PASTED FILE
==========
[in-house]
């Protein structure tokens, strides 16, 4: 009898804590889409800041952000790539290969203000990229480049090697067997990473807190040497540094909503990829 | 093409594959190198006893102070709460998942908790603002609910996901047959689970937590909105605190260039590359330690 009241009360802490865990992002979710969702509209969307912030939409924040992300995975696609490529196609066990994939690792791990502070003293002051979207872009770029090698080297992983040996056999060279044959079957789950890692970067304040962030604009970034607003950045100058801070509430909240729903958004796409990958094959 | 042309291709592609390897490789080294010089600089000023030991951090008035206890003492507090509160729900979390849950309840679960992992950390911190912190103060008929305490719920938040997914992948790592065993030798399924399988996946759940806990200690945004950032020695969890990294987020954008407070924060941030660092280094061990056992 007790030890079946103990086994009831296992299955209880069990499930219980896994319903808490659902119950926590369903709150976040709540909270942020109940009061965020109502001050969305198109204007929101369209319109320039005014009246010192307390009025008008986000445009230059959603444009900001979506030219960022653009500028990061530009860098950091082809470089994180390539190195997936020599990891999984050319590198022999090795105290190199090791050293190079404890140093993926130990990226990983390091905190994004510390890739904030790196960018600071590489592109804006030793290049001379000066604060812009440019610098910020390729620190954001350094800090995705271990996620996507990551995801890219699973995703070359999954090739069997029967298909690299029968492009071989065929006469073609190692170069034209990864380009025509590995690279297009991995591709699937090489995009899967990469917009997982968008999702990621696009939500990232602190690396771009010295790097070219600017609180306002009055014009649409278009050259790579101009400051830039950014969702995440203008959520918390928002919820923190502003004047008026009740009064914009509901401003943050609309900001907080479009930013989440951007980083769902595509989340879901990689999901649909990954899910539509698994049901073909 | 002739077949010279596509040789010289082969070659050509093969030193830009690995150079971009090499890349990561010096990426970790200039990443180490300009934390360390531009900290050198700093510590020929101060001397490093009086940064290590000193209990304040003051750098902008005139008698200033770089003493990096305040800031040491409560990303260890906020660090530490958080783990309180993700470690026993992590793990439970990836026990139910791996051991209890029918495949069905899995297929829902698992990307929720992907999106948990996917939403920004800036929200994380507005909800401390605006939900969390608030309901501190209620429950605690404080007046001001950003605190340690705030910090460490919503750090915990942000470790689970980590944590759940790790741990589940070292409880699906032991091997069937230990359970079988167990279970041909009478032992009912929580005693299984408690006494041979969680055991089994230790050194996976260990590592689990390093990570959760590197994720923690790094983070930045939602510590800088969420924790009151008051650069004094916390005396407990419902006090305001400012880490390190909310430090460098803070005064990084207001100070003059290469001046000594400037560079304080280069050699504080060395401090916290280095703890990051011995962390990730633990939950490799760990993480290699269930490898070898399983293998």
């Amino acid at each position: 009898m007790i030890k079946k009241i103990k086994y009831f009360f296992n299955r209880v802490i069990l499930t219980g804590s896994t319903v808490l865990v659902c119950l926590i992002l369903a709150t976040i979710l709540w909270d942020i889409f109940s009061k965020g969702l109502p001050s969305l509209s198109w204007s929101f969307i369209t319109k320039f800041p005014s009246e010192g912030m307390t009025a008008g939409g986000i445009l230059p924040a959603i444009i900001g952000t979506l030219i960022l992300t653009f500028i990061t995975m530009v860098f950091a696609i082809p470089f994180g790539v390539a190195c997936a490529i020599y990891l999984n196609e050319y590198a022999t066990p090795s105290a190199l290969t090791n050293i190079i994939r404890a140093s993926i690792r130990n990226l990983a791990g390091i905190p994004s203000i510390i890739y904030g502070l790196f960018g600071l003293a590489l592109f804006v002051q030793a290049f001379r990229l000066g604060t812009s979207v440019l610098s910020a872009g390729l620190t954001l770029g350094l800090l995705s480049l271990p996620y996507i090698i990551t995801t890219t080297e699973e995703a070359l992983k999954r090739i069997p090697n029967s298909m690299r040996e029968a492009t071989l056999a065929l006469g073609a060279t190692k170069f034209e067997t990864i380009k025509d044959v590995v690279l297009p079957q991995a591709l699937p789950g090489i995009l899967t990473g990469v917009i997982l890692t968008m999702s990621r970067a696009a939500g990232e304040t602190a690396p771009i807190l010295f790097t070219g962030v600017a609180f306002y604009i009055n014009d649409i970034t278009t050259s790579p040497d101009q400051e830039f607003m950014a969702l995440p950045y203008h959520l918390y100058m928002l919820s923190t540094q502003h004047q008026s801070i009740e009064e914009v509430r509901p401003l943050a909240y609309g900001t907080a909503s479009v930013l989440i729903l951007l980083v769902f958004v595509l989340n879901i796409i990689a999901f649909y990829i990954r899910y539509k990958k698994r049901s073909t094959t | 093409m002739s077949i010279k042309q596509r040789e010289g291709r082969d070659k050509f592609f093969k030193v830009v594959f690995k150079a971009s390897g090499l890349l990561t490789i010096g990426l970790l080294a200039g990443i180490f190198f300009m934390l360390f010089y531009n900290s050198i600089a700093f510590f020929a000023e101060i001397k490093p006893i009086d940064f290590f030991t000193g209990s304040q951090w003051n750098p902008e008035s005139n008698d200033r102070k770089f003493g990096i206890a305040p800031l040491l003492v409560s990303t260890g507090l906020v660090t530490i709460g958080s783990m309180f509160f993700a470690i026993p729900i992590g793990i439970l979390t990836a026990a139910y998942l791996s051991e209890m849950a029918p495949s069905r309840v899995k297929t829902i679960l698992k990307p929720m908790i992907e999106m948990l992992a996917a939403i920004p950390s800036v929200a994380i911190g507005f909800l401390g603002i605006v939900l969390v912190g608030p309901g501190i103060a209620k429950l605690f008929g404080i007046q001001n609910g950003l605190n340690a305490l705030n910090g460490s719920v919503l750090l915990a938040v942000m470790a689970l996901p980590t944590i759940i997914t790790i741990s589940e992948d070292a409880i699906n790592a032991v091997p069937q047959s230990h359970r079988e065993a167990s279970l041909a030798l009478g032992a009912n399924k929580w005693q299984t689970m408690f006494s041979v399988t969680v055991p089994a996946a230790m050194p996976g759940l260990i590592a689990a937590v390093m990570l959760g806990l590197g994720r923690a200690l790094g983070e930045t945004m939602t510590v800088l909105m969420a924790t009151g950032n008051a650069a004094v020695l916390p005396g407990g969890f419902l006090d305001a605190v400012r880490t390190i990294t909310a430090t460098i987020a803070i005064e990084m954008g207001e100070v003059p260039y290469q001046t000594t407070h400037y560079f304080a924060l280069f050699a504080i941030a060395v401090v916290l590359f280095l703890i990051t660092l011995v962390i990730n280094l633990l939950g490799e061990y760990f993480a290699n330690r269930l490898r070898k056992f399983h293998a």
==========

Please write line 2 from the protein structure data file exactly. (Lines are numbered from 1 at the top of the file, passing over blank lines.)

């Protein structure tokens, strides 16, 4: 009898804590889409800041952000790539290969203000990229480049090697067997990473807190040497540094909503990829 | 093409594959190198006893102070709460998942908790603002609910996901047959689970937590909105605190260039590359330690 009241009360802490865990992002979710969702509209969307912030939409924040992300995975696609490529196609066990994939690792791990502070003293002051979207872009770029090698080297992983040996056999060279044959079957789950890692970067304040962030604009970034607003950045100058801070509430909240729903958004796409990958094959 | 042309291709592609390897490789080294010089600089000023030991951090008035206890003492507090509160729900979390849950309840679960992992950390911190912190103060008929305490719920938040997914992948790592065993030798399924399988996946759940806990200690945004950032020695969890990294987020954008407070924060941030660092280094061990056992 007790030890079946103990086994009831296992299955209880069990499930219980896994319903808490659902119950926590369903709150976040709540909270942020109940009061965020109502001050969305198109204007929101369209319109320039005014009246010192307390009025008008986000445009230059959603444009900001979506030219960022653009500028990061530009860098950091082809470089994180390539190195997936020599990891999984050319590198022999090795105290190199090791050293190079404890140093993926130990990226990983390091905190994004510390890739904030790196960018600071590489592109804006030793290049001379000066604060812009440019610098910020390729620190954001350094800090995705271990996620996507990551995801890219699973995703070359999954090739069997029967298909690299029968492009071989065929006469073609190692170069034209990864380009025509590995690279297009991995591709699937090489995009899967990469917009997982968008999702990621696009939500990232602190690396771009010295790097070219600017609180306002009055014009649409278009050259790579101009400051830039950014969702995440203008959520918390928002919820923190502003004047008026009740009064914009509901401003943050609309900001907080479009930013989440951007980083769902595509989340879901990689999901649909990954899910539509698994049901073909 | 002739077949010279596509040789010289082969070659050509093969030193830009690995150079971009090499890349990561010096990426970790200039990443180490300009934390360390531009900290050198700093510590020929101060001397490093009086940064290590000193209990304040003051750098902008005139008698200033770089003493990096305040800031040491409560990303260890906020660090530490958080783990309180993700470690026993992590793990439970990836026990139910791996051991209890029918495949069905899995297929829902698992990307929720992907999106948990996917939403920004800036929200994380507005909800401390605006939900969390608030309901501190209620429950605690404080007046001001950003605190340690705030910090460490919503750090915990942000470790689970980590944590759940790790741990589940070292409880699906032991091997069937230990359970079988167990279970041909009478032992009912929580005693299984408690006494041979969680055991089994230790050194996976260990590592689990390093990570959760590197994720923690790094983070930045939602510590800088969420924790009151008051650069004094916390005396407990419902006090305001400012880490390190909310430090460098803070005064990084207001100070003059290469001046000594400037560079304080280069050699504080060395401090916290280095703890990051011995962390990730633990939950490799760990993480290699269930490898070898399983293998």